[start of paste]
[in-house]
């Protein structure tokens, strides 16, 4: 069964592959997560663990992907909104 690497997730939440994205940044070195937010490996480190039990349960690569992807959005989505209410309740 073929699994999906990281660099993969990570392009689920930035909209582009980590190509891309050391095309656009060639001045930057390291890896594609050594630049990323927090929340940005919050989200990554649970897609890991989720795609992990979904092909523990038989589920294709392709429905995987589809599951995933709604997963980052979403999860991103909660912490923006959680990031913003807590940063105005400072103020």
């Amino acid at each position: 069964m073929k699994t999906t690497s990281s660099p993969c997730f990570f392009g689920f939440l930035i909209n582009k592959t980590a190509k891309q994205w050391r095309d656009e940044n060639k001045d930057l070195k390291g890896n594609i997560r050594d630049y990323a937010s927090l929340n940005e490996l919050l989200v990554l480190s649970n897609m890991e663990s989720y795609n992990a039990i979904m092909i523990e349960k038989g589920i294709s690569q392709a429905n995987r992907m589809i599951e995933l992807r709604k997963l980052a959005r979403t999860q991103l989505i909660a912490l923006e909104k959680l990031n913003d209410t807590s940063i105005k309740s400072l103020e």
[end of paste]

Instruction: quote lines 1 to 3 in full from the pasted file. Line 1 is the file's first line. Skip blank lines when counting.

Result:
[in-house]
């Protein structure tokens, strides 16, 4: 069964592959997560663990992907909104 690497997730939440994205940044070195937010490996480190039990349960690569992807959005989505209410309740 073929699994999906990281660099993969990570392009689920930035909209582009980590190509891309050391095309656009060639001045930057390291890896594609050594630049990323927090929340940005919050989200990554649970897609890991989720795609992990979904092909523990038989589920294709392709429905995987589809599951995933709604997963980052979403999860991103909660912490923006959680990031913003807590940063105005400072103020």
């Amino acid at each position: 069964m073929k699994t999906t690497s990281s660099p993969c997730f990570f392009g689920f939440l930035i909209n582009k592959t980590a190509k891309q994205w050391r095309d656009e940044n060639k001045d930057l070195k390291g890896n594609i997560r050594d630049y990323a937010s927090l929340n940005e490996l919050l989200v990554l480190s649970n897609m890991e663990s989720y795609n992990a039990i979904m092909i523990e349960k038989g589920i294709s690569q392709a429905n995987r992907m589809i599951e995933l992807r709604k997963l980052a959005r979403t999860q991103l989505i909660a912490l923006e909104k959680l990031n913003d209410t807590s940063i105005k309740s400072l103020e």